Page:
The different between Diablo II and e.g WoW is that there is no monthly fee to play Diablo II. Also I believe an emulator for Battle.net was created but was scared away by Blizzard's lawyers. So for a while atleast there was a backup service if the main service would have gone down. Even if Battle.net is closed the players still have access to the game. In the more traditional mmrpg they would only have the "unusable" CDs left if the service was closed.
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Old 12-12-2007, 11:00 AM   #4
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Re: Games as service

ACII closed after they switched credit card processors, and all their "sleeper" accounts did not renew. I think they lost like 60% of their business from one day to the next.

I'm not sure that I agree with the decision to close the game down. Afterall, the coding is already completed, the servers have already been bought, and it's very doubtful that they'll need a hardware upgrade due to the lack of numbers. At the same time, I freely admit that there could be costs that I can't imagine such as tech support, customer service, player complaints against other players, forum support, etc. Perhaps those costs heavily outweighed the gain. These companies, unlike most mudding teams, have share holders to answer to, so I see why they might try to cut their losses once they go in the red.

Honestly, I think I would give our muds away to people who wanted to host them rather than shut it down, but even Mythic made the choice to shut down all their muds once they got huge in the MMO arena.
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Old 12-12-2007, 11:28 AM   #5
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Re: Games as service

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Honestly, I think I would give our muds away to people who wanted to host them rather than shut it down,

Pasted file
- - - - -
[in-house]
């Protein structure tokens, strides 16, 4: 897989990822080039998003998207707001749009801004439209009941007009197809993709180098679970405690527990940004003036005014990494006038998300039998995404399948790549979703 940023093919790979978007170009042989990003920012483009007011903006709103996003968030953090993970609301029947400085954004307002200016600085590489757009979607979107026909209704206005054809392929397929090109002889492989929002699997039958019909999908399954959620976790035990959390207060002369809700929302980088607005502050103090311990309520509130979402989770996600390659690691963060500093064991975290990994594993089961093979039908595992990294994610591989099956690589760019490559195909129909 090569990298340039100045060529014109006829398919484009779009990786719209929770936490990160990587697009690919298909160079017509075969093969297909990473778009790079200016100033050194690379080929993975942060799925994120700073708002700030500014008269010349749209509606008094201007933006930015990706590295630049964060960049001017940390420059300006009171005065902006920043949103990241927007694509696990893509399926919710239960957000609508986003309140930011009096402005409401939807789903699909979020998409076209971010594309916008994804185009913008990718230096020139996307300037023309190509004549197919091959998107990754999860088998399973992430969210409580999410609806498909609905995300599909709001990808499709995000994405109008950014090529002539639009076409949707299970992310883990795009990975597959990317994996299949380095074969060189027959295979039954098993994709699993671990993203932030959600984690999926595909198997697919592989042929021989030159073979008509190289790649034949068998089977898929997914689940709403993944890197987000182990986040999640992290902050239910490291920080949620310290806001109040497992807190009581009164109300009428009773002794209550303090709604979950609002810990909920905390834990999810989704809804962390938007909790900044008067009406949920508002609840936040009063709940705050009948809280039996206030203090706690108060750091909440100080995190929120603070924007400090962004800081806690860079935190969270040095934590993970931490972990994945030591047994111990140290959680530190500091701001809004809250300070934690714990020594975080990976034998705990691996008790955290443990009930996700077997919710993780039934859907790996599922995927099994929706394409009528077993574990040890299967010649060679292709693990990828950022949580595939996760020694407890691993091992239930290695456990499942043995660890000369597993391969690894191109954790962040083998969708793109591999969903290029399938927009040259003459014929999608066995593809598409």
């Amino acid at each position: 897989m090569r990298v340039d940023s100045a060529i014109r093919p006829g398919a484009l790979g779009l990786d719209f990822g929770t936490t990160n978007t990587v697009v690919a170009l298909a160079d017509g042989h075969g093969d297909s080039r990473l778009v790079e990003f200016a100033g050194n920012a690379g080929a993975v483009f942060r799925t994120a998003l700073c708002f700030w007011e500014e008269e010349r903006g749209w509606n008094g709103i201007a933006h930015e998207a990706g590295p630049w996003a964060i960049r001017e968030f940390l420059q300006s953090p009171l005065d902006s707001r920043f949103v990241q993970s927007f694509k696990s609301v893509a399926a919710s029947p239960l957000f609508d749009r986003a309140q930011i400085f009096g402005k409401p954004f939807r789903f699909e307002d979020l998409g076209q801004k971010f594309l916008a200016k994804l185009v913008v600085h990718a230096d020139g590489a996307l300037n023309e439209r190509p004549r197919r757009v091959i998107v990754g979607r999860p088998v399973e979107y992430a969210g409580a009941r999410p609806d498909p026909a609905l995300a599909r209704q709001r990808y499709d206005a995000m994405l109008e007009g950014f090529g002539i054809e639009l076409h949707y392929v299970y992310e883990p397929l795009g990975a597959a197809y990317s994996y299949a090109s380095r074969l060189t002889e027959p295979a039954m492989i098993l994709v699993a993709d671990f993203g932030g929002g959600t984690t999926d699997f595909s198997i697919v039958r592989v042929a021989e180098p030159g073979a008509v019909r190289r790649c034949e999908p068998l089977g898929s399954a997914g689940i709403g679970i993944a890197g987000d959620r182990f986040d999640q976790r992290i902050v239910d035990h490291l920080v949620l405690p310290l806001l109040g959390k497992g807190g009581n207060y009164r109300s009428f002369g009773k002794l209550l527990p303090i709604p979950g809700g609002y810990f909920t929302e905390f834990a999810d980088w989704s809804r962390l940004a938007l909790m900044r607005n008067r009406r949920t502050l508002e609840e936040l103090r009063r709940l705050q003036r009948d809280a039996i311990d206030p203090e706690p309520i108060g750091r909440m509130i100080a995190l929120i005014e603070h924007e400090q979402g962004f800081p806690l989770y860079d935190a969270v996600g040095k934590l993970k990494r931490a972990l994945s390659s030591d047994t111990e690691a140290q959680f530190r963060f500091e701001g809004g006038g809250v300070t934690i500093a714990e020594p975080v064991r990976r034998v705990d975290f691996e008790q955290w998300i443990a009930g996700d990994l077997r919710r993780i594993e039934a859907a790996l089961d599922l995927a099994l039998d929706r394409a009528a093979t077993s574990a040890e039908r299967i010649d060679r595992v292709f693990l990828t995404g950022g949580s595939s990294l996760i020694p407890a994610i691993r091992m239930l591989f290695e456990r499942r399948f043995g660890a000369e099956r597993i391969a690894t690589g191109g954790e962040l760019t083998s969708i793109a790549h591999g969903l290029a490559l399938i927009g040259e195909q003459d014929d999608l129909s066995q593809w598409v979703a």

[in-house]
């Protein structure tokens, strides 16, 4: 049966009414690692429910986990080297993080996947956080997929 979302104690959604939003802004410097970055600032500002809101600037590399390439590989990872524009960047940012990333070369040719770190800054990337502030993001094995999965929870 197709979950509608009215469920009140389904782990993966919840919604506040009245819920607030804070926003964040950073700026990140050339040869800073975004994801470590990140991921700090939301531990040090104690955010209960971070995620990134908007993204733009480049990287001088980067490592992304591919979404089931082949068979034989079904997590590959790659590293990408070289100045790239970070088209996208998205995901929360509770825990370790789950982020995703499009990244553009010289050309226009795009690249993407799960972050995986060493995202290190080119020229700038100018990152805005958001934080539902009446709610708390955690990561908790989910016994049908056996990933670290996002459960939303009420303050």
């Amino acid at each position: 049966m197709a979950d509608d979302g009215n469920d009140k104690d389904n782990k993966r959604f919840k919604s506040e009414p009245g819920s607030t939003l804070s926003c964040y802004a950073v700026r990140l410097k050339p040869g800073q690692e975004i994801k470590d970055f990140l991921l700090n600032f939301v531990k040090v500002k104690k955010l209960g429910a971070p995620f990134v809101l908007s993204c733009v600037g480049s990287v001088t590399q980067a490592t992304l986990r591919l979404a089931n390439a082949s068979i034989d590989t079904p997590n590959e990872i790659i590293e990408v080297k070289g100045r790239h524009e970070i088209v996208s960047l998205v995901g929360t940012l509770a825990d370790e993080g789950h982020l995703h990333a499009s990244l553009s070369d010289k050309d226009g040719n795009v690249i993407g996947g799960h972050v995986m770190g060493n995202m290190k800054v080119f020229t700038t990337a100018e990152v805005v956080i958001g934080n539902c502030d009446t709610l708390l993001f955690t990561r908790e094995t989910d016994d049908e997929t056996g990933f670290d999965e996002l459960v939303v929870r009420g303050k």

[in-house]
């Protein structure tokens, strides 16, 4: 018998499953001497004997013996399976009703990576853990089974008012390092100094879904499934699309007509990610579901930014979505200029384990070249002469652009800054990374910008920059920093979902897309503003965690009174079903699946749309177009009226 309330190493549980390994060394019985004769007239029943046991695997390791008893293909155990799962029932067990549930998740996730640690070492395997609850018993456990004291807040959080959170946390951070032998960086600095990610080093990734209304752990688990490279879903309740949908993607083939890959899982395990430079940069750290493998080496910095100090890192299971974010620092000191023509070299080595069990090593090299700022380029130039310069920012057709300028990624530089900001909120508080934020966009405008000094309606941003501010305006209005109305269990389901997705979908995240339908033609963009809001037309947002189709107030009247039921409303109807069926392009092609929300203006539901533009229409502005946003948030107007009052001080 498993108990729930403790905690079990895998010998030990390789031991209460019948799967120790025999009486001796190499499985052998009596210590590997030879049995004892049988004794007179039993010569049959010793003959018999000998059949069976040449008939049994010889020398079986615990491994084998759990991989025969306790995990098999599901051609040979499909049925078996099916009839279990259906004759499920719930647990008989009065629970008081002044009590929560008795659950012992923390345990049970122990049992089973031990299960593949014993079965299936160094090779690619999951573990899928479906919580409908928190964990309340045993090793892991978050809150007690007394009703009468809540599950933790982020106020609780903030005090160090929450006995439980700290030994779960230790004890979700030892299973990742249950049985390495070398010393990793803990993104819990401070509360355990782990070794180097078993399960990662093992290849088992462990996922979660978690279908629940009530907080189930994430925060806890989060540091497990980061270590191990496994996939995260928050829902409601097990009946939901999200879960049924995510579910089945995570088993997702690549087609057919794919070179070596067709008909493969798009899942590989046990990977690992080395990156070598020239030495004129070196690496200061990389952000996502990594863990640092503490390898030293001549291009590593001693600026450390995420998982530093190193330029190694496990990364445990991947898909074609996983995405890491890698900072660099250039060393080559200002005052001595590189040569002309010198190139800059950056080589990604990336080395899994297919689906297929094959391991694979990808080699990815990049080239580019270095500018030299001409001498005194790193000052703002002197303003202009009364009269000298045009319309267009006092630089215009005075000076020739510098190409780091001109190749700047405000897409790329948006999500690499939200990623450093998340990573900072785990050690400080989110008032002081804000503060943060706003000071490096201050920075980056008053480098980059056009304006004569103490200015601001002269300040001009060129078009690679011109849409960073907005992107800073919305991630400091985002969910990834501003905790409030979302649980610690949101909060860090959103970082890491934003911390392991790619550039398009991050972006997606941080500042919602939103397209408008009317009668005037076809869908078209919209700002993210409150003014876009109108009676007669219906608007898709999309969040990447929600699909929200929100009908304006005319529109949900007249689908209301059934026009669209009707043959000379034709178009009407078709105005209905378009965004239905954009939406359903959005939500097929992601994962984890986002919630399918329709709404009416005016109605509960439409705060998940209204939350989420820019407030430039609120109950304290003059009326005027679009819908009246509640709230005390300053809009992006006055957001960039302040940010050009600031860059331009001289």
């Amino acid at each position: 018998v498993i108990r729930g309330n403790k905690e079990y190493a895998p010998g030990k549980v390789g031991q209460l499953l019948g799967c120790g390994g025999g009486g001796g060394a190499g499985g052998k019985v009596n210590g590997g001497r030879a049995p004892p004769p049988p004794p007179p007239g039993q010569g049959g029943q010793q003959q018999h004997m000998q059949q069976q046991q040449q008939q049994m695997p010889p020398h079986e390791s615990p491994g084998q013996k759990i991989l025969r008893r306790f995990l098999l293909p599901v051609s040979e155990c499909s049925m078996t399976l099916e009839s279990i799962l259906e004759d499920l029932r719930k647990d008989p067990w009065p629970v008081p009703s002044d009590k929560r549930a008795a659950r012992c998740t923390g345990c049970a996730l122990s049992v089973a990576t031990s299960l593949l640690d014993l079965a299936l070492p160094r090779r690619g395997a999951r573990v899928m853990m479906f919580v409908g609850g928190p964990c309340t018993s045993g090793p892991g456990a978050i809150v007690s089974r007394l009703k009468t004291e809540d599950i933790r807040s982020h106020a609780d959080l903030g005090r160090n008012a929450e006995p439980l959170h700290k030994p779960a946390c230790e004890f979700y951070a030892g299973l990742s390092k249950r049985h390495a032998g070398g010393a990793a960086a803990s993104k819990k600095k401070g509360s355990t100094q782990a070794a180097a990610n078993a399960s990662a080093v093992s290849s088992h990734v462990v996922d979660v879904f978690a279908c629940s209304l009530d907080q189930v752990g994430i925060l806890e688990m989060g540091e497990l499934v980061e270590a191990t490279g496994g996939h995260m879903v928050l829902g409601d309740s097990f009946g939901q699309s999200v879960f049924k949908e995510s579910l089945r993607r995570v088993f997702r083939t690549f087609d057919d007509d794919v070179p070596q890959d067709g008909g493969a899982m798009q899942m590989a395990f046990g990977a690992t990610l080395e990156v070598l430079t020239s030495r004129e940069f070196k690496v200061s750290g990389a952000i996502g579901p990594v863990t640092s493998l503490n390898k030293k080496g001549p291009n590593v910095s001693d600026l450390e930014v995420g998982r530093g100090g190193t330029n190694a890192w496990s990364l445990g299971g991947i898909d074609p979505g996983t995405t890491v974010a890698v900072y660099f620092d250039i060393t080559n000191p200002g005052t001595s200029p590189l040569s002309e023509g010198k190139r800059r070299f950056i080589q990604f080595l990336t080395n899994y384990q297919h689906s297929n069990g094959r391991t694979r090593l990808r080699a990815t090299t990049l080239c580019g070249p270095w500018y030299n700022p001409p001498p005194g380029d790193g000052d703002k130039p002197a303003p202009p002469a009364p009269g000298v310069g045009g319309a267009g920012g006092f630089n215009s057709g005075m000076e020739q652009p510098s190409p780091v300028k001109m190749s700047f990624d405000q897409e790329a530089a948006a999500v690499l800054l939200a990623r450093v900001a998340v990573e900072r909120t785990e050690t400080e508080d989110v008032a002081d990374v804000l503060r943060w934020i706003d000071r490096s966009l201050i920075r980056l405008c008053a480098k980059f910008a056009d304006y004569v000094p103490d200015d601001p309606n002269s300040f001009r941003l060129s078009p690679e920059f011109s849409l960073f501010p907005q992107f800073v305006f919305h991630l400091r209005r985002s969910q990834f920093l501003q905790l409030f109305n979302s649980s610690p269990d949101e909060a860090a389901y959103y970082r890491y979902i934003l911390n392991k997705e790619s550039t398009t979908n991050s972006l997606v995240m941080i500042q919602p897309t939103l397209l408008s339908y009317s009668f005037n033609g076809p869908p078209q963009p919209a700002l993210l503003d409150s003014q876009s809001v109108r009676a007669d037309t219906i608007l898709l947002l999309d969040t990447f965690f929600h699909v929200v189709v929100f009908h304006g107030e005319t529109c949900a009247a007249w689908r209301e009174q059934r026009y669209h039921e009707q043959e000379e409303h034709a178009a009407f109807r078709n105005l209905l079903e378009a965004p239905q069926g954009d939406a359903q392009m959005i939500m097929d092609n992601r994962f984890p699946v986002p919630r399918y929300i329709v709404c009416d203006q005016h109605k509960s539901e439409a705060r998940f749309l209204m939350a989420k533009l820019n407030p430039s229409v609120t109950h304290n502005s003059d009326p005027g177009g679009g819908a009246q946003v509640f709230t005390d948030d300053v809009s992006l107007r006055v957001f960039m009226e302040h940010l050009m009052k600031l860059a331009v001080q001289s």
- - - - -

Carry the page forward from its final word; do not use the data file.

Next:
They're not cancelling all of their muds though, only Asheron's Call 2, and releasing it to the public wouldn't do the first Asheron's Call any favours. If it were the other way around, and they were cancelling the original Asheron's Call, then I might agee with you - but how many people are going to pay money up front to try out Asheron's Call if they know they can play the sequel for free?
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Old 12-12-2007, 01:55 PM   #6
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Re: Games as service

Do people really care that much about a MMORPG closing down? Assuming it's done responsibly and nobody's cheated out of their money, people just go to the next game. MMORPGs are about the people, and so I think that the mechanics aren't really all that important.
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Old 12-12-2007, 02:41 PM   #7
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Re: Games as service

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Do people really care that much about a MMORPG closing down? Assuming it's done responsibly and nobody's cheated out of their money, people just go to the next game. MMORPGs are about the people, and so I think that the mechanics aren't really all that important.
I believe the mechanics are very important. From what I have read, it seems that releasing a mmrpg too early with broken mechanics can ruin the entire project. If you read the review of Dark and Light over at http://www.mmorpg.com/gamelist.cfm/s...w/43/gameID/58 you'll see that what looks like a quite nice game from the graphics get a low rating. A quote I find interesting in that review is, "The game in its current state is broken, full of bugs and does not have half of what was promised."[Mortensen]. My guess is that they released the game too early. Perhaps they had no choice. Could the game have gotten a better rating if they had fixed the bugs before releasing it?

This is also backed up by Jeff Strain, one of the co-founders of ArenaNet who are the makers of Guild Wars, in the article located at GuildWars.com: Events: Trade Shows: NCsoft at the Games Convention 2007. The relevant quote is "I can assure you that releasing an MMO into the market before the development team is proud of it will result in writing off every penny invested in its development."[Strain]

It might be possible that in cases like AC2, people would become hesitant to buy future MMRPGs made by that company.

Last edited by Aeran : 12-12-2007 at 02:50 PM.
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Old 12-12-2007, 03:27 PM   #8
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Re: Games as service

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What does everyone think? Is games as service good or bad? Perhaps there's better models that should be used instead like some hybrid mmrpg with both offline and online mode?
Well, considering that every single text MUD I know of is run as a service, we better hope games as a service are a good thing. As most text MUDs don't have a client-side component, they are ALL service, even more so than Asheron's Call, for instance.